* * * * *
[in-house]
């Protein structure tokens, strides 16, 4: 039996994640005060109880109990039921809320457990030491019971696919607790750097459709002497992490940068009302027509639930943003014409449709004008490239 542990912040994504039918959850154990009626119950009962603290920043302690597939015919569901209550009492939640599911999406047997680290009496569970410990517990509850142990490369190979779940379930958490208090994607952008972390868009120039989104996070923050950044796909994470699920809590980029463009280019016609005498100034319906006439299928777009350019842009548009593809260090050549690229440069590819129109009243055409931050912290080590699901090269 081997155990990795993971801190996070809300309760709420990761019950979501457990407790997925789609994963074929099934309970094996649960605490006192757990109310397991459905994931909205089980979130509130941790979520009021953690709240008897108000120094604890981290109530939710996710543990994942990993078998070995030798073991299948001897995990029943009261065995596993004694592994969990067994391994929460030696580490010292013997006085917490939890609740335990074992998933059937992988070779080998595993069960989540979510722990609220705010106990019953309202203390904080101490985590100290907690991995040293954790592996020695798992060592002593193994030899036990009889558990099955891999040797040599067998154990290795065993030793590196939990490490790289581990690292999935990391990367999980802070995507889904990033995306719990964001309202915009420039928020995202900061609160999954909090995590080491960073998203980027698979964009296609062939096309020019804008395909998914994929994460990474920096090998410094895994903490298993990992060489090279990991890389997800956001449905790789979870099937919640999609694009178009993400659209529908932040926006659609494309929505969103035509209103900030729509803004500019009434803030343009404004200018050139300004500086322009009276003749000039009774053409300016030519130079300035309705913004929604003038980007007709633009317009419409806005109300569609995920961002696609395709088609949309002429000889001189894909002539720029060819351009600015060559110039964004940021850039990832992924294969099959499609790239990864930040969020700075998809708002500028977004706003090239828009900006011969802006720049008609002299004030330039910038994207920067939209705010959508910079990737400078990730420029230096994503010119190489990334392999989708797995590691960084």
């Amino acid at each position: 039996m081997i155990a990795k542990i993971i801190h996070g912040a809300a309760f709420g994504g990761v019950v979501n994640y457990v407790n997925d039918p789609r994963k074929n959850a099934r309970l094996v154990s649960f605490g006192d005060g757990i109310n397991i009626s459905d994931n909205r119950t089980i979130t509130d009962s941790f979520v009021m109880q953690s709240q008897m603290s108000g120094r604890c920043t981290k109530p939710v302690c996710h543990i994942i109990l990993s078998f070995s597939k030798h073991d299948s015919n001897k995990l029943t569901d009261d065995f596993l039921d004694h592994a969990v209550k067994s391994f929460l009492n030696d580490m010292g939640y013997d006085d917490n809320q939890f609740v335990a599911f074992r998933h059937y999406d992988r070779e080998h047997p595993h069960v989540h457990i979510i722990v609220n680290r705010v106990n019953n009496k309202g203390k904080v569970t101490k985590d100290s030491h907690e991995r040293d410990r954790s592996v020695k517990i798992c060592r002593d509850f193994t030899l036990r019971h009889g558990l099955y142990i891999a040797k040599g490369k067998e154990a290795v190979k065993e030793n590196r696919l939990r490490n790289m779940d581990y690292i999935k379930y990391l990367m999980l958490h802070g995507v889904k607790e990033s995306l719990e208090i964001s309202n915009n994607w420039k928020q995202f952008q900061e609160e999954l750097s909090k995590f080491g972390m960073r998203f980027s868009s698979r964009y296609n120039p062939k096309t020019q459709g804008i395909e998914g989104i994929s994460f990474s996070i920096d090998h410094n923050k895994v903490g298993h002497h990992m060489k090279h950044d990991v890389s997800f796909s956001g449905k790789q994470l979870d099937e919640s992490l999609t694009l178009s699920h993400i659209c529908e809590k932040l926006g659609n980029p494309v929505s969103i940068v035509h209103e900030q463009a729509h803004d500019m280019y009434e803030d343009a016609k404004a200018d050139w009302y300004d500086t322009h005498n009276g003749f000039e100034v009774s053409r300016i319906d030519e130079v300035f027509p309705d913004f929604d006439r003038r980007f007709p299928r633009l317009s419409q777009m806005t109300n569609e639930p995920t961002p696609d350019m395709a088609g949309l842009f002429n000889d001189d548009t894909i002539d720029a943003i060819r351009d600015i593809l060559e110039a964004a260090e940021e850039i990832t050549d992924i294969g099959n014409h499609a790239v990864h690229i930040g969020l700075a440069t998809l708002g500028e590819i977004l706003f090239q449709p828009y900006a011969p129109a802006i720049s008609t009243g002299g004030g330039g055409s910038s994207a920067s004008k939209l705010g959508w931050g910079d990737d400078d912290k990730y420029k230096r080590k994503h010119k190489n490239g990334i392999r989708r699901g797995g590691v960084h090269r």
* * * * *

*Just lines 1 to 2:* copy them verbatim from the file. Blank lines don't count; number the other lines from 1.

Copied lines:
[in-house]
């Protein structure tokens, strides 16, 4: 039996994640005060109880109990039921809320457990030491019971696919607790750097459709002497992490940068009302027509639930943003014409449709004008490239 542990912040994504039918959850154990009626119950009962603290920043302690597939015919569901209550009492939640599911999406047997680290009496569970410990517990509850142990490369190979779940379930958490208090994607952008972390868009120039989104996070923050950044796909994470699920809590980029463009280019016609005498100034319906006439299928777009350019842009548009593809260090050549690229440069590819129109009243055409931050912290080590699901090269 081997155990990795993971801190996070809300309760709420990761019950979501457990407790997925789609994963074929099934309970094996649960605490006192757990109310397991459905994931909205089980979130509130941790979520009021953690709240008897108000120094604890981290109530939710996710543990994942990993078998070995030798073991299948001897995990029943009261065995596993004694592994969990067994391994929460030696580490010292013997006085917490939890609740335990074992998933059937992988070779080998595993069960989540979510722990609220705010106990019953309202203390904080101490985590100290907690991995040293954790592996020695798992060592002593193994030899036990009889558990099955891999040797040599067998154990290795065993030793590196939990490490790289581990690292999935990391990367999980802070995507889904990033995306719990964001309202915009420039928020995202900061609160999954909090995590080491960073998203980027698979964009296609062939096309020019804008395909998914994929994460990474920096090998410094895994903490298993990992060489090279990991890389997800956001449905790789979870099937919640999609694009178009993400659209529908932040926006659609494309929505969103035509209103900030729509803004500019009434803030343009404004200018050139300004500086322009009276003749000039009774053409300016030519130079300035309705913004929604003038980007007709633009317009419409806005109300569609995920961002696609395709088609949309002429000889001189894909002539720029060819351009600015060559110039964004940021850039990832992924294969099959499609790239990864930040969020700075998809708002500028977004706003090239828009900006011969802006720049008609002299004030330039910038994207920067939209705010959508910079990737400078990730420029230096994503010119190489990334392999989708797995590691960084």